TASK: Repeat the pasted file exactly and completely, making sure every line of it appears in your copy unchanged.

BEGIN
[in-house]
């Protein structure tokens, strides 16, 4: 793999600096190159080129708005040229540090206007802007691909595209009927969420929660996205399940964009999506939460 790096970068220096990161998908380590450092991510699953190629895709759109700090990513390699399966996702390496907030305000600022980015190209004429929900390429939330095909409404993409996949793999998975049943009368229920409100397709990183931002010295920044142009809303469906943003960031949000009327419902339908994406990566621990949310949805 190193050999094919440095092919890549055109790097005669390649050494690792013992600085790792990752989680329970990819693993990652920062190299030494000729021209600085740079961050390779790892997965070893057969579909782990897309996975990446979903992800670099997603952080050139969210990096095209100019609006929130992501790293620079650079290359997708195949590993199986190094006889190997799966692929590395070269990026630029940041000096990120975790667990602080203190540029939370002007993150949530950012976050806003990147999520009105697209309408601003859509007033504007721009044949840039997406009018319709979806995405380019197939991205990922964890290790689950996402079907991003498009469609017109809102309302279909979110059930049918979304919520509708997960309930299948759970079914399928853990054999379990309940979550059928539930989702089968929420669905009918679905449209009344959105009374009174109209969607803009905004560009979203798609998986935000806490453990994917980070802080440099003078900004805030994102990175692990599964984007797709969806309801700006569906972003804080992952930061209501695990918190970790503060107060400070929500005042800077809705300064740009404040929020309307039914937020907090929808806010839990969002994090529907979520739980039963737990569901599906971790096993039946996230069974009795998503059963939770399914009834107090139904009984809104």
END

[in-house]
């Protein structure tokens, strides 16, 4: 793999600096190159080129708005040229540090206007802007691909595209009927969420929660996205399940964009999506939460 790096970068220096990161998908380590450092991510699953190629895709759109700090990513390699399966996702390496907030305000600022980015190209004429929900390429939330095909409404993409996949793999998975049943009368229920409100397709990183931002010295920044142009809303469906943003960031949000009327419902339908994406990566621990949310949805 190193050999094919440095092919890549055109790097005669390649050494690792013992600085790792990752989680329970990819693993990652920062190299030494000729021209600085740079961050390779790892997965070893057969579909782990897309996975990446979903992800670099997603952080050139969210990096095209100019609006929130992501790293620079650079290359997708195949590993199986190094006889190997799966692929590395070269990026630029940041000096990120975790667990602080203190540029939370002007993150949530950012976050806003990147999520009105697209309408601003859509007033504007721009044949840039997406009018319709979806995405380019197939991205990922964890290790689950996402079907991003498009469609017109809102309302279909979110059930049918979304919520509708997960309930299948759970079914399928853990054999379990309940979550059928539930989702089968929420669905009918679905449209009344959105009374009174109209969607803009905004560009979203798609998986935000806490453990994917980070802080440099003078900004805030994102990175692990599964984007797709969806309801700006569906972003804080992952930061209501695990918190970790503060107060400070929500005042800077809705300064740009404040929020309307039914937020907090929808806010839990969002994090529907979520739980039963737990569901599906971790096993039946996230069974009795998503059963939770399914009834107090139904009984809104």